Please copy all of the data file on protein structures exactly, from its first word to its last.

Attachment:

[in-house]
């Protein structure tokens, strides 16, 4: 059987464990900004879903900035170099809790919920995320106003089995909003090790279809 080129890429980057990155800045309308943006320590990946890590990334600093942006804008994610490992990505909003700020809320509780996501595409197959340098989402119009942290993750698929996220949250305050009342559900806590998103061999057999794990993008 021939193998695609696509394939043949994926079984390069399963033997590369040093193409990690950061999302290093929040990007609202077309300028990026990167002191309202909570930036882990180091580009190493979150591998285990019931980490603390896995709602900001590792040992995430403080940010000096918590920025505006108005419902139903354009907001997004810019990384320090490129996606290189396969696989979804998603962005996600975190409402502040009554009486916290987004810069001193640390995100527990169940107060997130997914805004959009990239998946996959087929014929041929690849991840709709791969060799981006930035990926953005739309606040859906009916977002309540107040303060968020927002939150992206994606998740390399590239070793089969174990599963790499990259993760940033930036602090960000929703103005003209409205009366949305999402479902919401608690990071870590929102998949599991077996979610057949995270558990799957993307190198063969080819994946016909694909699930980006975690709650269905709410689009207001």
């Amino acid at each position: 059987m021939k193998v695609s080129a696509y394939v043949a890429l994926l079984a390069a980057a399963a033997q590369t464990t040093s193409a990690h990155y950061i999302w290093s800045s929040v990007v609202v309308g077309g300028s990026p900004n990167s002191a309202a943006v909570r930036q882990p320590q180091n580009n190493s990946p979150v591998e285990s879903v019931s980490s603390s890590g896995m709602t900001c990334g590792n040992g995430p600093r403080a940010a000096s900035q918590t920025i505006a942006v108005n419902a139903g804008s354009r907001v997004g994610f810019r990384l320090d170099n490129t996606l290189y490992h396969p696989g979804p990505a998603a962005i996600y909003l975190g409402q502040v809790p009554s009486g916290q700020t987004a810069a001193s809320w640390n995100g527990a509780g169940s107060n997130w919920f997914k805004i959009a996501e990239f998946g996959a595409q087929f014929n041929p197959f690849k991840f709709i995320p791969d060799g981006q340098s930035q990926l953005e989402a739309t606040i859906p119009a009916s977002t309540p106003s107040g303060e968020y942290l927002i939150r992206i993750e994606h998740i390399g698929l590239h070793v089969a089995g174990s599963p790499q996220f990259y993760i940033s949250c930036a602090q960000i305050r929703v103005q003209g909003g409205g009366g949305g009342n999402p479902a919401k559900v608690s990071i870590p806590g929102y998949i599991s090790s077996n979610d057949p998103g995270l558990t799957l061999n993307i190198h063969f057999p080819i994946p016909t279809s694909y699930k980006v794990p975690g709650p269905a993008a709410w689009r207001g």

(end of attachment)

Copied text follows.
[in-house]
């Protein structure tokens, strides 16, 4: 059987464990900004879903900035170099809790919920995320106003089995909003090790279809 080129890429980057990155800045309308943006320590990946890590990334600093942006804008994610490992990505909003700020809320509780996501595409197959340098989402119009942290993750698929996220949250305050009342559900806590998103061999057999794990993008 021939193998695609696509394939043949994926079984390069399963033997590369040093193409990690950061999302290093929040990007609202077309300028990026990167002191309202909570930036882990180091580009190493979150591998285990019931980490603390896995709602900001590792040992995430403080940010000096918590920025505006108005419902139903354009907001997004810019990384320090490129996606290189396969696989979804998603962005996600975190409402502040009554009486916290987004810069001193640390995100527990169940107060997130997914805004959009990239998946996959087929014929041929690849991840709709791969060799981006930035990926953005739309606040859906009916977002309540107040303060968020927002939150992206994606998740390399590239070793089969174990599963790499990259993760940033930036602090960000929703103005003209409205009366949305999402479902919401608690990071870590929102998949599991077996979610057949995270558990799957993307190198063969080819994946016909694909699930980006975690709650269905709410689009207001």
């Amino acid at each position: 059987m021939k193998v695609s080129a696509y394939v043949a890429l994926l079984a390069a980057a399963a033997q590369t464990t040093s193409a990690h990155y950061i999302w290093s800045s929040v990007v609202v309308g077309g300028s990026p900004n990167s002191a309202a943006v909570r930036q882990p320590q180091n580009n190493s990946p979150v591998e285990s879903v019931s980490s603390s890590g896995m709602t900001c990334g590792n040992g995430p600093r403080a940010a000096s900035q918590t920025i505006a942006v108005n419902a139903g804008s354009r907001v997004g994610f810019r990384l320090d170099n490129t996606l290189y490992h396969p696989g979804p990505a998603a962005i996600y909003l975190g409402q502040v809790p009554s009486g916290q700020t987004a810069a001193s809320w640390n995100g527990a509780g169940s107060n997130w919920f997914k805004i959009a996501e990239f998946g996959a595409q087929f014929n041929p197959f690849k991840f709709i995320p791969d060799g981006q340098s930035q990926l953005e989402a739309t606040i859906p119009a009916s977002t309540p106003s107040g303060e968020y942290l927002i939150r992206i993750e994606h998740i390399g698929l590239h070793v089969a089995g174990s599963p790499q996220f990259y993760i940033s949250c930036a602090q960000i305050r929703v103005q003209g909003g409205g009366g949305g009342n999402p479902a919401k559900v608690s990071i870590p806590g929102y998949i599991s090790s077996n979610d057949p998103g995270l558990t799957l061999n993307i190198h063969f057999p080819i994946p016909t279809s694909y699930k980006v794990p975690g709650p269905a993008a709410w689009r207001g």